The fourth success factor in post-merger integration is organizational: Businesses that implement strong project governance are usually more successful at integrating. Characteristics of a robust project governance include pragmatic guidelines for decision-making and on how to assign the right resources to the right activities at the right times. Strong project governance will speed up the integration process, offer support during cultural clashes as well as in managing other risks that can put integration success in danger.

The four dimensions are strongly interlinked

Our analysis shows that the four main success factors are strongly interlinked: Companies who perform well in one dimension also tend to excel in the other three. Businesses who take the four success factors identified in our research into account throughout the integration process have good chances to reach their expected goals – no matter whether these are  to conquer new customer segments, to build expertise, or to cut costs.

Download full report

Contact

Dr. Claude Fuhrer
Partner and M&A
Integration Leader PwC Switzerland
+41 79 312 80 82
claude.fuhrer@ch.pwc.com

Dr. Rosi Liem
Director and M&A
Integration Leader PwC Germany
+49 160 9953 24 02
rosi.liem@pwc.com 

Latest Level 3 ESMA Q & As related to MiFID II/MiFIR

ESMA published and updated in the last couple of days additional Level 3 Q&A papers. Due to the specification and clarification purposes of the Level 3 papers, this should help you during the implementation phase and could clarify open questions. Please find the relevant June and May 2017 Q&As below.

PwC provides you with this Newsletter an overview of the latest questions related to the following topics:

  1. Investor Protection
  • Information on costs and charges
  • Post-sale reporting
  • Appropriateness / complex financial instruments
  1. Transparency
  • None-Equity transparency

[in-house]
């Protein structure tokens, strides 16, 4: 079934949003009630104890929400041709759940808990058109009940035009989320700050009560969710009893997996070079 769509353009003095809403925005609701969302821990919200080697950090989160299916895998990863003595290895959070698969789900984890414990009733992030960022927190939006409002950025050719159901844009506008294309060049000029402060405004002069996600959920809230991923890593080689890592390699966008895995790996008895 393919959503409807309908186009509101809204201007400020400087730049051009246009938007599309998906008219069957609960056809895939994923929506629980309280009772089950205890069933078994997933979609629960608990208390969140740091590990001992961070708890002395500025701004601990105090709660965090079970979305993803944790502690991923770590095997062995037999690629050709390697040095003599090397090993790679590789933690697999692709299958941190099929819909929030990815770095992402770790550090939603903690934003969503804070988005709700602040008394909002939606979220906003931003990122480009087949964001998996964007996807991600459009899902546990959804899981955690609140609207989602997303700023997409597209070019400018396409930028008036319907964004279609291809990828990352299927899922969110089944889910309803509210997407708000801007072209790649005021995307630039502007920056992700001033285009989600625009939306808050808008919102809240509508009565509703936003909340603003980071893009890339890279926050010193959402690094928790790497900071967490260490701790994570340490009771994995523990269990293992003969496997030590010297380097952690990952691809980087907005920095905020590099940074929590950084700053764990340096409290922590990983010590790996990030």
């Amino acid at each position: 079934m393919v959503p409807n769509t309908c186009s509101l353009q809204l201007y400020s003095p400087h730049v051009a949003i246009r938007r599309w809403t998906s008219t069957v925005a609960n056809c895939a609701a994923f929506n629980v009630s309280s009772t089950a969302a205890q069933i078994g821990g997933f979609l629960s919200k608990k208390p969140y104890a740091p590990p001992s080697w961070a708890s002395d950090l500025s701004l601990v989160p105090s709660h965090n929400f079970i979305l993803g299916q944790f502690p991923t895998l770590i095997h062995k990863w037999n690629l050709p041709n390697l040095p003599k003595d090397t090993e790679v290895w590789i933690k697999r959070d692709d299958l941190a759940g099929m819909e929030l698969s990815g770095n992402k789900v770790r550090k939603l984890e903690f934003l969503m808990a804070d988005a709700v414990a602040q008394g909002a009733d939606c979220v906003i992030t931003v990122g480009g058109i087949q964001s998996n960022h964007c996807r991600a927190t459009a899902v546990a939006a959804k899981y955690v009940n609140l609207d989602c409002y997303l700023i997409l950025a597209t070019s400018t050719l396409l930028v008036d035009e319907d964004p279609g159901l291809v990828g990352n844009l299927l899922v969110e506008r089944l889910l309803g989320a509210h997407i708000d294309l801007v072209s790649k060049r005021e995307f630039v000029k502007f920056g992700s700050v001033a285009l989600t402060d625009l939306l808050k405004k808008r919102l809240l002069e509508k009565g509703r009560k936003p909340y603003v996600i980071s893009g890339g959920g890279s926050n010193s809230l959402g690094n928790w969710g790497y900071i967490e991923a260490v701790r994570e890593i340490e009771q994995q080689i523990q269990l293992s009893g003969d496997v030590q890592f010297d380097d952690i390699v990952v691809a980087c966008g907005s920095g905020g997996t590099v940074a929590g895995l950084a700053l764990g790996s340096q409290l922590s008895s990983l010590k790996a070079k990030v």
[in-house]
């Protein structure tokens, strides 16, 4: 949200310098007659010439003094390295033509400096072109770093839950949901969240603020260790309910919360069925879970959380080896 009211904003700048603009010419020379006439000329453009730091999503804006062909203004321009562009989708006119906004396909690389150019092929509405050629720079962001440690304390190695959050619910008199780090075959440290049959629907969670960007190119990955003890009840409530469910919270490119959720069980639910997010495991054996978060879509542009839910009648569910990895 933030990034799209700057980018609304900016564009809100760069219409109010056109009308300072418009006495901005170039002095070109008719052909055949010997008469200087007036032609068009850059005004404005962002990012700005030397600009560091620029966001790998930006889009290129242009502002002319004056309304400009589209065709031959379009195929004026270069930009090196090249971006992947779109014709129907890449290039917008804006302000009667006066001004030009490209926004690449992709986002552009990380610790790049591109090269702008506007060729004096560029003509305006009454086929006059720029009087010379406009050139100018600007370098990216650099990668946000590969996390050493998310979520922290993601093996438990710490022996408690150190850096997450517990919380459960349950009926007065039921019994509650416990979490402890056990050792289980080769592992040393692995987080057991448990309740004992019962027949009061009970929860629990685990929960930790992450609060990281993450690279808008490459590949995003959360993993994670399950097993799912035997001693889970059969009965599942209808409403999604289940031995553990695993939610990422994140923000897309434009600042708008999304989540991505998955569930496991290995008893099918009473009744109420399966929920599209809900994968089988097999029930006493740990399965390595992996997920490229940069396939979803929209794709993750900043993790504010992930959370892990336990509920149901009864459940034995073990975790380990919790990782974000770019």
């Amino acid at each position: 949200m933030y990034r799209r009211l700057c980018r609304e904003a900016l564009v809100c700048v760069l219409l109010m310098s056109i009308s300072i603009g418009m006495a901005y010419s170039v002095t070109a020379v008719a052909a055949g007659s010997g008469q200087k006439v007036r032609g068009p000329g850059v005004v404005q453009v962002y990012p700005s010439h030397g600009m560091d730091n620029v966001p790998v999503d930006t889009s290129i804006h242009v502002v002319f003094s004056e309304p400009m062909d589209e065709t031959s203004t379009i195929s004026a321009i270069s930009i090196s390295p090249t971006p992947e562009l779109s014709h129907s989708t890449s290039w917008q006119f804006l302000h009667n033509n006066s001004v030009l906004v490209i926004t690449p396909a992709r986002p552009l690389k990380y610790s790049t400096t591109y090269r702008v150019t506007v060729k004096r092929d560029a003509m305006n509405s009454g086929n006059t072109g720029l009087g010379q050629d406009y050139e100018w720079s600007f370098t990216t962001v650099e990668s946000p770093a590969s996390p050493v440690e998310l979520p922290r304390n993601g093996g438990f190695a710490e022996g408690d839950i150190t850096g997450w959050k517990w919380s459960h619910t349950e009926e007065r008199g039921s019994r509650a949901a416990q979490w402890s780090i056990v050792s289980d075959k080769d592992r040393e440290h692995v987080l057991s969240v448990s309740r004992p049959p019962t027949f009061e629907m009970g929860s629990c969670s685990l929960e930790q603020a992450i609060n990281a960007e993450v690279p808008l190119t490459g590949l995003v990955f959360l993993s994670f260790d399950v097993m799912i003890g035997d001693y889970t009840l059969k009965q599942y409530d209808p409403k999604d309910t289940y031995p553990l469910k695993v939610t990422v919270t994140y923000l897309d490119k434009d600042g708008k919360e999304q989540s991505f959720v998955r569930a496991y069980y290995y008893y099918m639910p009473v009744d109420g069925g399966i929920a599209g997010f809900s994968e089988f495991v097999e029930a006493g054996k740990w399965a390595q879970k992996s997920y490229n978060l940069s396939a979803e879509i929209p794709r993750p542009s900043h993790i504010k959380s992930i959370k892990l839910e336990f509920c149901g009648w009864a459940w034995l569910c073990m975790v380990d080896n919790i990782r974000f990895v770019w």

• Pre-trade transparency waivers
  • The systematic internaliser regime
  • Data reporting services providers
  • Third country issues
  1. Market Structure
  • Direct Electronic Access (DEA) and algorithmic trading
  1. Commodity Derivatives
  • Position Limits
  • Ancillary Activity
  • Third country issues

Read the whole article.

We are happy to discuss with you any thoughts and issues or are happy to review your solutions with regard to MiFID II and MiFIR. Please do not hesitate to contact us.

Günther Dobrauz
Partner
Leader Legal FS Regulatory &
Compliance Services
+41 58 792 14 97
guenther.dobrauz@ch.pwc.com

Michael Taschner
Senior Manager
PwC Legal FS Regulatory and
Compliance Services
+41 58 792 23 25
michael.taschner@ch.pwc.com

Orkan Sahin
Senior
PwC Legal FS Regulatory and Compliance Services
+41 58 792 1994
orkan.sahin@ch.pwc.com

Swiss pension outcomes are falling – could “matching” be part of the answer?

Low, even negative, interest rates and uncertain growth prospects is becoming a “new normal” in Switzerland. The impact on pension fund finances is well documented – pressure on funding levels, tough to find the right investment opportunities and focus on cost transparency. This environment also poses challenges for insured members, and as a result their employers. Expected retirement outcomes have fallen. What does this mean for employees and employers? 

10 years ago an insured person would expect higher returns on any money they invest for retirement than they would today. The mandatory interest credit for Swiss pension plans according to BVG/LPP was 2.50% in 2007 compared to 1.00% today.  Ten-year Swiss government bonds yields have fallen from 2.6% to -0.1% in the same period. This not only affects expected returns on the assets set aside but also the cost of providing an income for life after retirement. Life expectancies for retiring pensioners have increased by about 1 year for females and 2 years for males in that time which also needs to be funded.

All of these factors have had a major impact on retirement outcomes. Based on our calculations, in 2007 a 40 year-old could invest CHF 7’100 and expect a pension of a CHF 1’000 a year for that investment. Today a 40 year-old would expect to have to invest CHF 14’700 – more than doubling of the cost of retirement over 10 years. In that time, inflation expectations have also fallen, but overall the cost of retirement has increased.

What can pension funds do?

Pension funds aim according to our experience to maintain the level of retirement benefits they provide while financing the promises already made. But pension funds are in a “zero-sum” game – without extra funding, members will ultimately receive lower benefits on average when results are not what was expected. Robust analysis and forecasting of what employees can expect to receive, combined with clear communication may be the best what they can do. Other measures are down to employees and employers as recipients and sponsors of retirement benefits.

What does this mean for individuals and employers?